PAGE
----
Gareth Southgate continues to promote youth as England begin Euro 2020 journey
Southgate's reshaped group contains 10 players with fewer than 10 caps; his reign shows newcomers can soon become pivotal
A qualifying group devoid of stardust. A squad depleted by injuries. For England, it may feel that 2018 never happened.
Obviously, one of the finest years in their history did, but after Gareth Southgate restored the sense there is something special about representing your country, this group started to resemble earlier gatherings, weakened by withdrawals while the club game feels more significant.
Meanwhile, reaching Euro 2020 could look a prosaic procession. Czech Republic, Montenegro, Bulgaria and Kosovo do not represent the most testing of opponents. There is none of the glamour of the fixture list of the much-mocked Uefa Nations League, which produced marquee, meaningful matches with Croatia and Spain. This could have altogether less tension.
And yet Southgate’s forward-thinking approach means it still contains intrigue. The England manager tends to pick with a purpose. His reshaped group contains 10 players with fewer than 10 caps; his reign shows newcomers can soon become pivotal.
Perhaps, then, a qualifier can fulfil the role friendlies used to, affording an opportunity to experiment. Southgate’s willingness to fast-track talent was evident in the way Chelsea's Callum Hudson-Odoi was promoted to the senior squad. The 18-year-old’s international debut could come before his first Premier League start, which would feel a rebuke of Maurizio Sarri.
Another uncapped Englishman already has three international appearances to his name. Such is the paradox of Declan Rice, newly anointed the Republic of Ireland’s young player of the year but having switched allegiances.
He will have different-coloured caps to accompany the multitude of man-of-the-match awards on his metaphorical mantelpiece. Rice will follow in the footsteps of the cricketer Eoin Morgan in representing first Ireland and then England.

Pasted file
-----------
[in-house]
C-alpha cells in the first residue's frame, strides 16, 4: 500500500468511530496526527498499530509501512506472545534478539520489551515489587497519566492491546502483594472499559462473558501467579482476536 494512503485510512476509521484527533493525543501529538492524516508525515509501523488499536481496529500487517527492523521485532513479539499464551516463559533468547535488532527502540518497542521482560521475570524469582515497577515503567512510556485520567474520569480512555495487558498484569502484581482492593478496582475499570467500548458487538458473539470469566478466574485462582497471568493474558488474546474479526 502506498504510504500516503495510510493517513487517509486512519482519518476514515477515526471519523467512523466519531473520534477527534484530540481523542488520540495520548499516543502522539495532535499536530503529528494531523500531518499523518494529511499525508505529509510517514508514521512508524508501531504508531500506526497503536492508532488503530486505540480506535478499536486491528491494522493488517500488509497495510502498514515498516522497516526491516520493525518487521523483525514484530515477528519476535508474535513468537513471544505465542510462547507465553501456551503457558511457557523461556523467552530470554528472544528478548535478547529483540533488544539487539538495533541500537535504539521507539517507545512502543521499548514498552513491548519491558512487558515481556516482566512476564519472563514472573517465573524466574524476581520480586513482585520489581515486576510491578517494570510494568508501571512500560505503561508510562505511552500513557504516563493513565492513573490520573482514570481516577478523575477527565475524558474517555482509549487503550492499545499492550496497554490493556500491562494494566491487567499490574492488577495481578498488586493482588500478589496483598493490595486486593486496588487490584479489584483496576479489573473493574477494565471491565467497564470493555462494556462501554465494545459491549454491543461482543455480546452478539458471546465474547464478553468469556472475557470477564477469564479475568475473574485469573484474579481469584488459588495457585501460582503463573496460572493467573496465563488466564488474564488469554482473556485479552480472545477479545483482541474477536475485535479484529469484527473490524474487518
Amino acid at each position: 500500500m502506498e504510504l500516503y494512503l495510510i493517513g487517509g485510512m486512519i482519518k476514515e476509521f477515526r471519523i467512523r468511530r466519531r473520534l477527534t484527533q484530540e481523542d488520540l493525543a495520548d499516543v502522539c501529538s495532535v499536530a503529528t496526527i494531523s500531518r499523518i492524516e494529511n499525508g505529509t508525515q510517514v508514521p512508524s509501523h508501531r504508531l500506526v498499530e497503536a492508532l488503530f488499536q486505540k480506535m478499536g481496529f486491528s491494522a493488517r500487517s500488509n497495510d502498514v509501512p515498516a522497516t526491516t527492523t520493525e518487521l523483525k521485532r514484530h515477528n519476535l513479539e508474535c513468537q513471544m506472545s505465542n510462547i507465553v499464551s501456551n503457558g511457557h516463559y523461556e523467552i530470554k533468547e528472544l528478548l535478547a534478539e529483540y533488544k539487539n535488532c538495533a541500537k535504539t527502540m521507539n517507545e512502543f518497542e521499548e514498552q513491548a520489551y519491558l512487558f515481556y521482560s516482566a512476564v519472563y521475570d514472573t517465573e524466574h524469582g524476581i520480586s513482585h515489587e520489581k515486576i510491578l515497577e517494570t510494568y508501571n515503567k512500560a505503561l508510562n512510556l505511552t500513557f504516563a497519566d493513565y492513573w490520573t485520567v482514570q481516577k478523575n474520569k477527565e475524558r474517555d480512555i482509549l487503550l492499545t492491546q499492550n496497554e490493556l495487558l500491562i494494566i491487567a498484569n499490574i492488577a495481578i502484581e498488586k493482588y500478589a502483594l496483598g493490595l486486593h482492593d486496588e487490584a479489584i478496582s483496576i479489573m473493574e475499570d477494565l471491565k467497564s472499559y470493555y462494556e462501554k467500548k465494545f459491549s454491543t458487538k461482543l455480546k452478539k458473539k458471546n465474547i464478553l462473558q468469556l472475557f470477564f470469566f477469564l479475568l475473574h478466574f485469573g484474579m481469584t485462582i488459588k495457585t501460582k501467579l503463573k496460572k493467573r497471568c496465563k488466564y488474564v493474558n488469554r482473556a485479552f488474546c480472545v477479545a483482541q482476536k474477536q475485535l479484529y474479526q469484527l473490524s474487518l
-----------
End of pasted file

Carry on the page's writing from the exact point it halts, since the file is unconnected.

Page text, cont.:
His precocious displays for West Ham United suggest he may prove an upgrade as the holding midfielder on Eric Dier, who has had a stop-start season for Tottenham Hotspur, and Jordan Henderson, excellent a World Cup as the Liverpool captain had.
A first chance for some may not be a last for others, but Kieran Trippier represents another curiosity. One of only three Englishmen – along with the greats Bobby Charlton and Gary Lineker – to score in a World Cup semi-final accepted he was fortunate to be in the squad.
“I could have done a lot better this season,” he said this week. If he starts, it may be because Trent Alexander-Arnold, who has been in altogether superior form for Liverpool, was one of those to pull out.
Right-back has emerged as a position of strength, with Aaron Wan-Bissaka’s rise another indication of the talent of the next generation. So, too, has left-back, where Southgate dodged an initial decision by selecting all of Danny Rose, Ben Chilwell and Luke Shaw before the Manchester United man pulled out.
In contrast, centre-back was pinpointed as a weakness by the Czech Republic’s Matej Vydra. In particular, one of England’s World Cup heroes was. Harry Maguire was sent off against Vydra’s Burnley on Saturday and the striker said: “In some moments it seems he doesn't know what's happening behind him.”
Maguire, though, is the senior centre-back in a group deprived of John Stones. Whereas Southgate looked to shield inexperienced defenders in a back five in Russia, now he has had a more attacking reboot to 4-3-3.
Any shortcomings could be more easily exposed and Maguire’s likely partners come from Burnley’s past and present, the former Ireland Under-19 defender Michael Keane and James Tarkowski. With only three specialist centre-backs in the squad, perhaps Dier or Kyle Walker could be pressed into service there.
If Southgate has too many options in attack, with the trio of Harry Kane, Raheem Sterling and Marcus Rashford securing the wins over Spain and Croatia and Jadon Sancho probably confined to another cameo, midfield represents more of a conundrum amid an ongoing search for creativity.
The six specialists in the squad include three essentially defensive midfielders, which suggests Ross Barkley, following his encouraging autumn, and Dele Alli will get the nod as the two No. 8s.
And yet a late call-up shows England are in a position of rare strength. Despite scoring six goals in 10 games, James Ward-Prowse was initially in the ranks of the in-form omissions, with Wan-Bissaka, Conor Coady, Chris Smalling and James Maddison, but injuries create chances.
Under Southgate, England’s players have tended to take them.
Published: March 21, 2019 02:53 PM